British actor Bob Hoskins, the gruff star of films including Who Framed Roger Rabbit and The Long Good Friday, has died at the age of 71, following a bout of pneumonia.
The short, stocky Londoner, who rose to fame in British gangster movies in the 1980s and went on to have a long career as a Hollywood character actor, died in hospital on Tuesday night.
Hoskins, who was nominated for an Oscar and won a Golden Globe for playing a petty criminal in Mona Lisa in 1986, retired in 2012 after being diagnosed with Parkinson’s disease.
Hollywood stars, including Samuel L. Jackson and James Woods, led tributes from the world of film, while his family spoke of their grief.
“We are devastated by the loss of our beloved Bob,” said a statement from his wife Linda and the couple’s two children Rosa and Jack, as well as Hoskins’s two children from his first marriage, Alex and Sarah.
“Bob died peacefully at hospital last night surrounded by family, following a bout of pneumonia,” they said.
“We ask that you respect our privacy during this time and thank you for your messages of love and support.”
Born in Suffolk in eastern England after his mother was evacuated from London during World War II, Hoskins left school at the age of 15 and worked in a series of odd jobs, including in a circus and as a lorry driver.
He claimed he only got into acting by accident, after being mistakenly called to try out for a play while waiting for a friend to finish his audition.
Hoskins began working in TV and broke through into film with his portrayal of a doomed London gangster in The Long Good Friday in 1980, which won him a Bafta nomination.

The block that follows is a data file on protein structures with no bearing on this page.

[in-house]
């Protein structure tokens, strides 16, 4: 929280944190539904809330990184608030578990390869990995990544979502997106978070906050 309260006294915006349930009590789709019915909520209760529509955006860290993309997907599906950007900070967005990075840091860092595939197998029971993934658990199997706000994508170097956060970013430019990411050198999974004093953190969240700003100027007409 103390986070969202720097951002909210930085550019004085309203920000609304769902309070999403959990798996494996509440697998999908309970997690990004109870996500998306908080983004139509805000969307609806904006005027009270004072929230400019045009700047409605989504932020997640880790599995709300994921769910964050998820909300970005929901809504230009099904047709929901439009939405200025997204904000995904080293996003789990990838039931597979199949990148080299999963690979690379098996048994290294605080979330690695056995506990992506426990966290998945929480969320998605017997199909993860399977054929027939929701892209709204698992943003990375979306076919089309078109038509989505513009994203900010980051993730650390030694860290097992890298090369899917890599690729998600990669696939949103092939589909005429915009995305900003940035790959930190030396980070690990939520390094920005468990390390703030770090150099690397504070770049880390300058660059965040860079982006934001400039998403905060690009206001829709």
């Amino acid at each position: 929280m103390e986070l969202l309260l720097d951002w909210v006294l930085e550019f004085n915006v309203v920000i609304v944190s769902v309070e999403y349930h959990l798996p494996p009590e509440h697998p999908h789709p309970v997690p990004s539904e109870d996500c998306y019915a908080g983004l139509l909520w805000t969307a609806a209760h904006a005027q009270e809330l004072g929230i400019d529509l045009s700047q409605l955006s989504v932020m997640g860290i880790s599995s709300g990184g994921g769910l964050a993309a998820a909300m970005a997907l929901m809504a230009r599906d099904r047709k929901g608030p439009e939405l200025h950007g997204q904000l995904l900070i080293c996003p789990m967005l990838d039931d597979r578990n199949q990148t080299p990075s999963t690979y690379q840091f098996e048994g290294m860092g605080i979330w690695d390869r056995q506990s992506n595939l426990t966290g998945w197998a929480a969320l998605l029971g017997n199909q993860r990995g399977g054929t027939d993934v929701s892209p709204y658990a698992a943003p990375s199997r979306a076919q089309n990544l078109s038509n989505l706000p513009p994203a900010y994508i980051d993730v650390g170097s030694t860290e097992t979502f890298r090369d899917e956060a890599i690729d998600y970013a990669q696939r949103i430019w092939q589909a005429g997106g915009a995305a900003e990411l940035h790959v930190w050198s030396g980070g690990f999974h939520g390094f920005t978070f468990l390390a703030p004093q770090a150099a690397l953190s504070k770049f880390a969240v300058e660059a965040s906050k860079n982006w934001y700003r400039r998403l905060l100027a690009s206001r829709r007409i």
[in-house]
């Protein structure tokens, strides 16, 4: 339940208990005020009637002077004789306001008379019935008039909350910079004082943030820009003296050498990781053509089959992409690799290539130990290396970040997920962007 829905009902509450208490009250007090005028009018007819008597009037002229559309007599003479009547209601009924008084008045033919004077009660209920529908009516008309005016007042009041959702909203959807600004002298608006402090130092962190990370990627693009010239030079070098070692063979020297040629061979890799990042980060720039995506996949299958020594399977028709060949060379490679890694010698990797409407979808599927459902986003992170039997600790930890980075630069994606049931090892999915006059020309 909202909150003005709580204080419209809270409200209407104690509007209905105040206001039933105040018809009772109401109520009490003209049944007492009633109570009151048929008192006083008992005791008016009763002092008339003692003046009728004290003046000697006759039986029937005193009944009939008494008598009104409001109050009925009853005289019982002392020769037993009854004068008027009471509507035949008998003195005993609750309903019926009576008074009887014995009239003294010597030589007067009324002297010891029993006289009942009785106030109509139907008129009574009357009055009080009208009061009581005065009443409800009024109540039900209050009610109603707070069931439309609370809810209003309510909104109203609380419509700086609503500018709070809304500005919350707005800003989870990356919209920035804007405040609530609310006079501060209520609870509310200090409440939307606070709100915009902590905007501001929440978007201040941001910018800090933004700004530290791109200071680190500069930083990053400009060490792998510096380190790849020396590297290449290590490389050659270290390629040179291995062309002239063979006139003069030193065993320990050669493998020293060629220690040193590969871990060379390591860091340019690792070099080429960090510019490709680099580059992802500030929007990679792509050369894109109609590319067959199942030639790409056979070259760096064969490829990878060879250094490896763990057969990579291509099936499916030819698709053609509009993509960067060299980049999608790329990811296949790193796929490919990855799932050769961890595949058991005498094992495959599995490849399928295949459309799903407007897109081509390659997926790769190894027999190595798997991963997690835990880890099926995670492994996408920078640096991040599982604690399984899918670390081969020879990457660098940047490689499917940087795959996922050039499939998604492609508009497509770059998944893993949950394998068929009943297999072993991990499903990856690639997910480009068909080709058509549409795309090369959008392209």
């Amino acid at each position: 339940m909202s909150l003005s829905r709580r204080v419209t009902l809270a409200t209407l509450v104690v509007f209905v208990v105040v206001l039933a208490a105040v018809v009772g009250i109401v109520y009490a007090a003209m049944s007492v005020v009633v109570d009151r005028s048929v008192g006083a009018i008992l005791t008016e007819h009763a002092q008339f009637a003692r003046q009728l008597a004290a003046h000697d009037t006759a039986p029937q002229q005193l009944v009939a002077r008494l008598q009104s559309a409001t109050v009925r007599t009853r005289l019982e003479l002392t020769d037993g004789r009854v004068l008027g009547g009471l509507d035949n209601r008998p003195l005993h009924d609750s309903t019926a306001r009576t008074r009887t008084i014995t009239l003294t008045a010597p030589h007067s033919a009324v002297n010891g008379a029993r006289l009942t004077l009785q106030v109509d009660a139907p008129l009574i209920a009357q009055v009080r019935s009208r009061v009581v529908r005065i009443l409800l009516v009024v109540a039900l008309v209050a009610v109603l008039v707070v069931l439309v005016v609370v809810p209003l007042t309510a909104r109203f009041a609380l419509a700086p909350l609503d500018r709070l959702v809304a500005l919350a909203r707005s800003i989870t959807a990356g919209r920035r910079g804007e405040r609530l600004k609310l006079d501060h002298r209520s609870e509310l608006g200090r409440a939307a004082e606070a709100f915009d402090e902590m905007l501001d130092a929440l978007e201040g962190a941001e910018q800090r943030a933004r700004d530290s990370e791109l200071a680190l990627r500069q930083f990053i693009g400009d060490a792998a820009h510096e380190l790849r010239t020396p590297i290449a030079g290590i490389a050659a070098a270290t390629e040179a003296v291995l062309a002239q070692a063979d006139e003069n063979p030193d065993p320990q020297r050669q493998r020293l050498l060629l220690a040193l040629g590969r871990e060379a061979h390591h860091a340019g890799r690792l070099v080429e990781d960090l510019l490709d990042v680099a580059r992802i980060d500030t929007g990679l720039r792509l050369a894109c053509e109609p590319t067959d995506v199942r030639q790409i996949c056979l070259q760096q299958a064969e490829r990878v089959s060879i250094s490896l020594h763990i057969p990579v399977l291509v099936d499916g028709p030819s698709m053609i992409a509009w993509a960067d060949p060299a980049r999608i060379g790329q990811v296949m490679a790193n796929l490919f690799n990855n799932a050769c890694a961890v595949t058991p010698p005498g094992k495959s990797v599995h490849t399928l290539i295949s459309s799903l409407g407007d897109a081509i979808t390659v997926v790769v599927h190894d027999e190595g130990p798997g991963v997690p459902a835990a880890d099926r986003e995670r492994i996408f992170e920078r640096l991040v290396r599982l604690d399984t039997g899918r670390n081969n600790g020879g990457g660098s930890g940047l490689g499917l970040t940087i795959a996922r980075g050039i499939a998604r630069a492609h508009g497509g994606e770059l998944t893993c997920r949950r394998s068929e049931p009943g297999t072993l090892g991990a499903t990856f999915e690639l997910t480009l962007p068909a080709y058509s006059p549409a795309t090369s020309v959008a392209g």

Despite his diminutive stature, he was a powerful presence on screen, exuding seething, barely-concealed anger.
But he also had a comic touch, and one of his best known roles was as the detective trying to work out Who Framed Roger Rabbit, the eponymous cartoon hero, for which he was nominated for a Golden Globe in 1989.
Although Hoskins was known for his distinctive Cockney accent, he renounced it for an American drawl when the work required, including in Oliver Stone’s biopic Nixon, in which he played former FBI chief J. Edgar Hoover.
He claimed he was on standby to play Al Capone in Brian De Palma’s Oscar-winning 1987 thriller The Untouchables before Robert De Niro agreed to the role and said the director later sent him a cheque.
More recent success came with a Globe nomination in 2006 for Mrs Henderson Presents with Judi Dench, while other hits included his role as the sailor Smee in Steven Spielberg’s Hook and Mermaids with Cher and Winona Ryder.
Hoskins was highly prolific and many of his films sank without a trace, a fact some critics attributed to his claim never to prepare for a new job.
For many Britons he was just as well known for starring in adverts in the 1990s for British Telecom, now BT, in which he cheerily declared: “It’s good to talk.”
But there was an outpouring of affection on Twitter following news of his death.
Samuel L. Jackson was one of the first to pay tribute, saying he was “truly saddened” at his death. “A truly gigantic talent & a gentleman. R.I.P,” the film star said on Twitter.
James Woods, who starred with Hoskins in Nixon in 1995, tweeted: “Oh man, what a terrible loss. A great guy and a superb artist.”
Britain’s new culture minister, Sajid Javid, said Hoskins’s work “brought so much pleasure to so many”.
Hoskins’ last acting role was one of the seven dwarves in the film Snow White and the Huntsman, starring Twilight actress Kristen Stewart.